Euthanasia or “Mercy Killing”

Euthanasia or “Mercy Killing”

James T Naismith

Dr. James T. Naismith of Scarborough, Ontario, is a retired physician who devotes his full time to a Bible teaching ministry.

This is his third in a series of four articles dealing with several of today’s difficult and complex problems.

“Euthanasia” literally means “dying well”: that is, gentle, easy death. The word was introduced with this meaning in the 17th century. Such a gentle, easy passing should be the desire and objective of every physician treating a terminally ill patient. However, like many other words in the dictionary, this has changed — or, perhaps, expanded — its meaning through time and it has come to be applied to the deliberate termination of the life of a person suffering from a distressing or irremediable disease or disability. It has even been used of the intentional killing of persons so deficient mentally or physically as to be considered of no value to society. Such actions should, of course, be condemned by Christians and non-Christians alike.

In this study our consideration will be restricted to the termination of the life of a person suffering from a painful, disabling or incurable disease, who personally requests that his or her life be ended. Such situations occur frequently in the practice of many physicians and require some of the most difficult decisions in medicine.

Euthanasia has been divided into three categories: 1. Administration of a poisonous or noxious substance with intent to kill. Legally, this is regarded as murder or, at least, manslaughter, thus a criminal offence. 2. Administration of therapeutic doses of pain-killing medication in the knowledge that, because of the development of tolerance to the drug, increasing quantities will be required to keep the patient free from pain and ultimately may contribute to his death. 3. Withholding of further therapeutic measures which could prolong the life of the individual, thus allowing him to die.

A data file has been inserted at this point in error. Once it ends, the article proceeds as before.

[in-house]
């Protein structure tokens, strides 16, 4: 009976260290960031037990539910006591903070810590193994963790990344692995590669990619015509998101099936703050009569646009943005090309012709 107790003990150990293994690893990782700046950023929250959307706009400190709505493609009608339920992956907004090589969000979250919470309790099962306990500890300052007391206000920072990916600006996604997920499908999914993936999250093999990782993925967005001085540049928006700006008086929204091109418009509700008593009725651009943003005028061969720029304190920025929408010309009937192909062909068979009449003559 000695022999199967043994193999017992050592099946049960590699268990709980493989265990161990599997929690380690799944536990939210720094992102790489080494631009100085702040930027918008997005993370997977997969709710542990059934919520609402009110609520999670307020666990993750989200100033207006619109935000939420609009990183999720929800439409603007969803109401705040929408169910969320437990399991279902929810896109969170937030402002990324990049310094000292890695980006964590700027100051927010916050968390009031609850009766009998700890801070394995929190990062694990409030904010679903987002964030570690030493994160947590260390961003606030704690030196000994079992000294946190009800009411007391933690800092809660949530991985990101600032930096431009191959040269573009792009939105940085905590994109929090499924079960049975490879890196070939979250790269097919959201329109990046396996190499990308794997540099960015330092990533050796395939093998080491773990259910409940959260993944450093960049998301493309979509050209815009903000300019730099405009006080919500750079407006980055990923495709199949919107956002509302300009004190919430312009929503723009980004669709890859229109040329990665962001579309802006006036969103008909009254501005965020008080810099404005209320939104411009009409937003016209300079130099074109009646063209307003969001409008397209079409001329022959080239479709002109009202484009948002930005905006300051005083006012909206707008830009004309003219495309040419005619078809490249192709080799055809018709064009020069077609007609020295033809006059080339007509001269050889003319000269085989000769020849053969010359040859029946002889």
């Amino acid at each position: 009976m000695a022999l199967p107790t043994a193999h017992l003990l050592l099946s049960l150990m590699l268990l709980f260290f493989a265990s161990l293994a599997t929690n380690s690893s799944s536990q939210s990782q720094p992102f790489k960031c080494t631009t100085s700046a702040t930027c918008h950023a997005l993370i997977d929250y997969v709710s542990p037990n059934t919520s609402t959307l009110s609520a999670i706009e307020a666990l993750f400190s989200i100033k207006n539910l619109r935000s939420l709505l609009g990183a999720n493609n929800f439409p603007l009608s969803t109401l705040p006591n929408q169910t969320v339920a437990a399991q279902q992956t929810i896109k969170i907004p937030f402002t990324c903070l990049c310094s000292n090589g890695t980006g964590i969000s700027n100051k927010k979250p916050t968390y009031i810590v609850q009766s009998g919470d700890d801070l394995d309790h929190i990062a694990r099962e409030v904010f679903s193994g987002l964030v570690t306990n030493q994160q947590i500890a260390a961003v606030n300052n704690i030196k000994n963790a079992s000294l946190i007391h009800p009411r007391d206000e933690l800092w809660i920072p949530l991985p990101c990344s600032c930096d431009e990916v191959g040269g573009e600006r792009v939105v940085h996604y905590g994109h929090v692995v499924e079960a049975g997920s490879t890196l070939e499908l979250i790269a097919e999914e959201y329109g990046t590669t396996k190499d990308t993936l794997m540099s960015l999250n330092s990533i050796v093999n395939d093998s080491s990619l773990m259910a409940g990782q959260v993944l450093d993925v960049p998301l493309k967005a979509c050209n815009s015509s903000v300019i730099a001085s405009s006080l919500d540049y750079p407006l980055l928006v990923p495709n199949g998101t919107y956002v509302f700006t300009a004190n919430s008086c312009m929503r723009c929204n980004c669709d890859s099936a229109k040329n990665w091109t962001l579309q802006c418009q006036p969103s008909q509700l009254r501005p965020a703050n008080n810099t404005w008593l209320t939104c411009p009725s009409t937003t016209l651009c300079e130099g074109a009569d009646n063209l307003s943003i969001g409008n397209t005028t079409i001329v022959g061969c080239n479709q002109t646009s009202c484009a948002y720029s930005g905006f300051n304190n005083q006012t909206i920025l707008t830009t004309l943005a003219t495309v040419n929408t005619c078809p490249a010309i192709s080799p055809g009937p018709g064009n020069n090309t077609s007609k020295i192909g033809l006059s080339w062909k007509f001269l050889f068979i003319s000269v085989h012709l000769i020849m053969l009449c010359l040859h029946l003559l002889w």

Advances in medicine and technology have created increasing difficulties for physicians treating patients who cannot be cured and who are suffering intensely. Patients may be kept alive today who, not long ago, would certainly have died, and who would die now if a machine were unplugged or if other forms of treatment were withheld. Moreover, there is sometimes a conflict regarding the use of life-support measures — which may be very costly, and are usually quite limited. Should the resources be spent on those who are more likely to respond favourably and benefit more from treatment? Or should such treatment be on a “first come first serve” basis? Many factors complicate such decisions.

To treat or not to treat? that is the question. In some cases, treating a patient who is inevitably going to die is simply prolonging the act of dying. On the other hand, the discovery of new cures makes previously incurable diseases amenable to treatment; sometimes it is possible to maintain the life of a patient until such measures become available. Doctors are sometimes wrong in their diagnosis and prognosis, and patients not expected to recover sometimes do — almost remarkably.

What is the Christian attitude to euthanasia?

1. All human life is sacred. We have an obligation to God, in Whose image man was made, to maintain that life where possible. Included in the Hippocratic Oath, which doctors take, is the vow: “I will administer no fatal medicine to anyone, even if solicited, nor will I offer such advice.”

2. We also have a responsibility to our fellow-man: to love our neighbour as ourselves (Matt. 19:19, etc.), and therefore to do to others as we would have done to us (Matt. 7:12), as commanded by our Lord while on earth. Thus we should not deprive them of any treatment that will prove beneficial. Sometimes, however, it is more compassionate to allow believers to go to be with the Lord than to retain them here on earth for the sake of having them with us.

3. In His life on earth, the Lord Jesus has given us the supreme example of compassion and care for those who are in dire physical need. We cannot match His power in curing the incurable, but we should emulate His compassion for those in need. The care of those who are dying requires love, tenderness, compassion, time and patience. As Christians, we should be willing to give that loving support and compassionate care — including food, warmth, attention and affection —even if the end result seems inevitable. Every measure should be used to alleviate suffering, if possible without shortening life, and to provide the maximum of comfort for those who, it would seem, are soon to depart from us. There are available today medical measures which, if properly administered, can go a long way toward making most patients relatively comfortable. These combined with the compassionate, tender, loving care provided by the attendant will provide true euthanasia — gentle, easy dying.